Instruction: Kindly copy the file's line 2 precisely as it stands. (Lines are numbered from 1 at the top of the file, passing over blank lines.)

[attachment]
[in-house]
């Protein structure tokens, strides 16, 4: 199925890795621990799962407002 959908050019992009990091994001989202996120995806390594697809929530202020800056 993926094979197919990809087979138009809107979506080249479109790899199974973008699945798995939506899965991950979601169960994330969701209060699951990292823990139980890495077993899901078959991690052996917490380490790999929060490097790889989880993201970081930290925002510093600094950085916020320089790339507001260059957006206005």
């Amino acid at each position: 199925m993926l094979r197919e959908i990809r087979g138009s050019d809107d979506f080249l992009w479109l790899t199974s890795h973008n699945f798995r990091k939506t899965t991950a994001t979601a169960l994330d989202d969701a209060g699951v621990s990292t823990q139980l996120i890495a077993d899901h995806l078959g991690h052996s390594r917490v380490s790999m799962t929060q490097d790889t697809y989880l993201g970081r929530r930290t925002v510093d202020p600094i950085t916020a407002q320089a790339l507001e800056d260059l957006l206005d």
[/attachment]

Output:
């Protein structure tokens, strides 16, 4: 199925890795621990799962407002 959908050019992009990091994001989202996120995806390594697809929530202020800056 993926094979197919990809087979138009809107979506080249479109790899199974973008699945798995939506899965991950979601169960994330969701209060699951990292823990139980890495077993899901078959991690052996917490380490790999929060490097790889989880993201970081930290925002510093600094950085916020320089790339507001260059957006206005």